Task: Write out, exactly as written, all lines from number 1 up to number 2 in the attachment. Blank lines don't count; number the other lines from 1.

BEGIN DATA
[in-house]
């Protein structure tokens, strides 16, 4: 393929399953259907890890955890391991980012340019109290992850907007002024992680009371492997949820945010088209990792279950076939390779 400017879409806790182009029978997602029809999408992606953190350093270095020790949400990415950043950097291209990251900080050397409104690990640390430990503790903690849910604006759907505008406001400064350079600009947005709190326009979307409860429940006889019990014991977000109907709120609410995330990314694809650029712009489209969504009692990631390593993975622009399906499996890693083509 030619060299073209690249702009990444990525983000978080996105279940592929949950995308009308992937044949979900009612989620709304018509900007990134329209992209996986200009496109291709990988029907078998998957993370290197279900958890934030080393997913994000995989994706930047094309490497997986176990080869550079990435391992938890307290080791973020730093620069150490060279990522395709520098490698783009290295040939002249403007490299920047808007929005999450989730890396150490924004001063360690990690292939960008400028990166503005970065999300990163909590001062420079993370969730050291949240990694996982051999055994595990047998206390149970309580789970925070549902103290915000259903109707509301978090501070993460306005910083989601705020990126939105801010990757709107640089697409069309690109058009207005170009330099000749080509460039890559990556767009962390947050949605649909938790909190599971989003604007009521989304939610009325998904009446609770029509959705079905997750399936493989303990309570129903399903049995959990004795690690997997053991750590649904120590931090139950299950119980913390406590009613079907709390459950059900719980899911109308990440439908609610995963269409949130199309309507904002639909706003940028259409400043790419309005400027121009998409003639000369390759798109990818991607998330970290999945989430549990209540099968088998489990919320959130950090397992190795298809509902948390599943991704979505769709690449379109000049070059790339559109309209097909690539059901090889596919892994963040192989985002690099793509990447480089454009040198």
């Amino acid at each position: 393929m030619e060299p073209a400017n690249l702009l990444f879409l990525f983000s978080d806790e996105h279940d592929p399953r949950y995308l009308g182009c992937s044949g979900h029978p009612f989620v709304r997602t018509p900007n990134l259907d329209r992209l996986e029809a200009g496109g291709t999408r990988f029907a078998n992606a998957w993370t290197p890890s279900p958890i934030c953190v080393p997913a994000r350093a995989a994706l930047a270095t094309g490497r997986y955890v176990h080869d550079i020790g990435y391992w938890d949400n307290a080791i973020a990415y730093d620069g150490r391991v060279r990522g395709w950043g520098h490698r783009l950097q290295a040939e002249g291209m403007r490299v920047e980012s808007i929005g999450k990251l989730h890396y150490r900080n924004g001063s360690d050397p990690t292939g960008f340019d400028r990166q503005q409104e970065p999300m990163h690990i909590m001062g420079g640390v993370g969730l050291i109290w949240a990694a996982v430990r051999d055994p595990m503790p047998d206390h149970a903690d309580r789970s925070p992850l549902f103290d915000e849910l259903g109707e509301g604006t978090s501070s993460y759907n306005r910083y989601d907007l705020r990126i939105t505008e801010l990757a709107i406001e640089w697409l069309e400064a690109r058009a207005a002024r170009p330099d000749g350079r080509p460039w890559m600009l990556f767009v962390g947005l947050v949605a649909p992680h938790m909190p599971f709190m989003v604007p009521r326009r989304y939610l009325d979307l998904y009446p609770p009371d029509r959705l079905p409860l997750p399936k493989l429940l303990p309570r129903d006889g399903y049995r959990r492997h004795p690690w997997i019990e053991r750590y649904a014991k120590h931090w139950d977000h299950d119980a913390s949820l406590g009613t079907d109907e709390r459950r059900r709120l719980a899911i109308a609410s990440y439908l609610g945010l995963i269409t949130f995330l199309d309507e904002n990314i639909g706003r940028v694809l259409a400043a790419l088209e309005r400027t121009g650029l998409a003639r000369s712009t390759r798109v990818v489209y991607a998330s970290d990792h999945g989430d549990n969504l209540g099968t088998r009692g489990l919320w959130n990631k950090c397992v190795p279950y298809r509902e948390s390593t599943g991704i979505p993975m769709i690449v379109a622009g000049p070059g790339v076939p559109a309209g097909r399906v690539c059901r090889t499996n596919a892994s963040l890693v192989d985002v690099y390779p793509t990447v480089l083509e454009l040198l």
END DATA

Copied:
[in-house]
């Protein structure tokens, strides 16, 4: 393929399953259907890890955890391991980012340019109290992850907007002024992680009371492997949820945010088209990792279950076939390779 400017879409806790182009029978997602029809999408992606953190350093270095020790949400990415950043950097291209990251900080050397409104690990640390430990503790903690849910604006759907505008406001400064350079600009947005709190326009979307409860429940006889019990014991977000109907709120609410995330990314694809650029712009489209969504009692990631390593993975622009399906499996890693083509 030619060299073209690249702009990444990525983000978080996105279940592929949950995308009308992937044949979900009612989620709304018509900007990134329209992209996986200009496109291709990988029907078998998957993370290197279900958890934030080393997913994000995989994706930047094309490497997986176990080869550079990435391992938890307290080791973020730093620069150490060279990522395709520098490698783009290295040939002249403007490299920047808007929005999450989730890396150490924004001063360690990690292939960008400028990166503005970065999300990163909590001062420079993370969730050291949240990694996982051999055994595990047998206390149970309580789970925070549902103290915000259903109707509301978090501070993460306005910083989601705020990126939105801010990757709107640089697409069309690109058009207005170009330099000749080509460039890559990556767009962390947050949605649909938790909190599971989003604007009521989304939610009325998904009446609770029509959705079905997750399936493989303990309570129903399903049995959990004795690690997997053991750590649904120590931090139950299950119980913390406590009613079907709390459950059900719980899911109308990440439908609610995963269409949130199309309507904002639909706003940028259409400043790419309005400027121009998409003639000369390759798109990818991607998330970290999945989430549990209540099968088998489990919320959130950090397992190795298809509902948390599943991704979505769709690449379109000049070059790339559109309209097909690539059901090889596919892994963040192989985002690099793509990447480089454009040198």